Funding Opportunities

Ph.D. student financial support

The Luddy School of Informatics, Computing, and Engineering and the Department of Computer Science strive to provide financial support to all Ph.D. students during their academic careers.

Master’s students

Around 80 percent of our master’s students work part time for IU—for example, as hourly associate instructors or research assistants. You may also qualify for financial aid.

Purdom Fellowship

The Purdom Fellowship is awarded to one incoming Ph.D. student or current Ph.D. student, with a preference for new students who are interested in theoretical areas of computer science. This one-year, $25,000 award includes a fee remission and subsidized health insurance. The remission does not cover mandatory, course-related, or miscellaneous fees. Alumnus Cheng Wu funded the fellowship to honor one of his professors, Paul Purdom.

Student academic appointments (SAAs)

SAAs are the primary form of Ph.D. student financial support. There are two types of SAAs:

  1. Associate instructorships
  2. Research assistantships

Applicants are automatically considered for an SAA when they apply for admission. If you are admitted, your admission letter will include funding information.

All SAAs include a monthly stipend for 10 months. SAA stipends are considered graduate student financial support and compensation for assigned academic duties, and therefore are taxable income.

SAAs also include a fee remission and subsidized health insurance. The fee remission is restricted to a maximum of 30 credit hours in an academic year—up to 12 credit hours in the fall, up to 12 credit hours in the spring, and up to 6 credit hours in the summer. The fee remission is not taxable.

Requirements and expectations

All students with an SAA are required to sign an employment contract known as the Application and Agreement for Student Academic Appointment with the Department of Computer Science payroll/HR associate. In addition, you need to supply the documentation that is required for the hiring process.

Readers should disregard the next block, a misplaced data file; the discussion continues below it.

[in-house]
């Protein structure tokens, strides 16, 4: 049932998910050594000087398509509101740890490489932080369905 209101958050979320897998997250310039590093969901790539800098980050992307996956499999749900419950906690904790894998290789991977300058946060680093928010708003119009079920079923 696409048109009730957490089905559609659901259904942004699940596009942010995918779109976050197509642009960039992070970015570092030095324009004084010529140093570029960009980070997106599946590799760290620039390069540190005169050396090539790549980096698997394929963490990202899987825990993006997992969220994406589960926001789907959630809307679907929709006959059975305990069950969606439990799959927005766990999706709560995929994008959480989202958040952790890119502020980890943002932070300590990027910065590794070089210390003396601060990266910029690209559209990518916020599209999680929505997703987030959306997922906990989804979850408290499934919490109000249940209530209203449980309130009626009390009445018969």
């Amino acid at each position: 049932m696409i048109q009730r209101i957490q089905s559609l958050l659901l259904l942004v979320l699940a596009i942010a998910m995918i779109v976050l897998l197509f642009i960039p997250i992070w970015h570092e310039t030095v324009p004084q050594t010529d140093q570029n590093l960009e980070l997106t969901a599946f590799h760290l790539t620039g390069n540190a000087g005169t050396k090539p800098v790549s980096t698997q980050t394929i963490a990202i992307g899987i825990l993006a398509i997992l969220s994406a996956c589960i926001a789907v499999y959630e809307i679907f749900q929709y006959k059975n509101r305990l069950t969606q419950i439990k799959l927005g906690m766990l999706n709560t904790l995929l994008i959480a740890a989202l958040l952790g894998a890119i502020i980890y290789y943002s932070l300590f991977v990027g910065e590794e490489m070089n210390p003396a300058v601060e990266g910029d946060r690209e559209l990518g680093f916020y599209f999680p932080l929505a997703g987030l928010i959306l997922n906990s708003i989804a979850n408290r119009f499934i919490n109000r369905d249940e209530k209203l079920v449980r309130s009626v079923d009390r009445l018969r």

All students with an SAA are required to attend the Student Academic Appointment Orientation in the fall term. They are also required to successfully complete two online tutorials: the Family Educational Rights and Privacy Act (FERPA) Tutorial and the Data Protection and Privacy Tutorial. SAA appointees are responsible for following all policies in IU’s Graduate Student Academic Appointees Guide.

The SAA is a 50 percent appointment, which equates to 20 hours per week. If you have a 20-hours-per-week SAA, you are required to enroll in 6 credit hours for each term that you are on appointment. Failure to meet the enrollment requirements may result in termination of the SAA.

Students who have accumulated 90 credit hours or more and who have completed all course requirements are not eligible for fee remissions, but must still meet the registration requirements. Such students may enroll in CSCI-G 901 Advanced Research, which carries a value of 6 credit hours, has a flat-rate fee, and has no mandatory fees.

1. Associate instructorships

Associate instructorships are the most common type of student academic appointment. Associate instructors (AIs) assist faculty members with the teaching mission of the department. Responsibilities vary depending on the faculty and the course but often include leading discussion sections and labs, grading assignments and exams, holding office hours, and designing course materials. Since AIs have similar teaching duties as faculty, they are required to follow the Code of Academic Ethics.

We highly recommend that you use campus resources from the Center for Innovative Teaching and Learning and attend AI-related workshops and meetings offered by the Department of Computer Science.

If your native language is not English, you must also pass the Test of English Proficiency for Associate Instructor Candidates (TEPAIC).

2. Research assistantships

Research assistantships are funded by individual faculty members to support students who work on the faculty members’ research projects. The availability of research assistantships varies each year. The awards are not made by the Department of Computer Science, but rather are arranged directly with the funding faculty.

Faculty members usually select research assistants from the graduate student body and qualified applicants. Research assistants are often selected to work on a specific research project or projects for which the faculty member has funding. Often, but not necessarily always, the work is related to the student’s thesis work. Renewal of research assistantships is based on satisfactory performance and availability of funds.

Summer appointments

A limited number of summer AI and RA appointments are available. These funds are allocated on the basis of students’ scholarly, research, and/or teaching performance.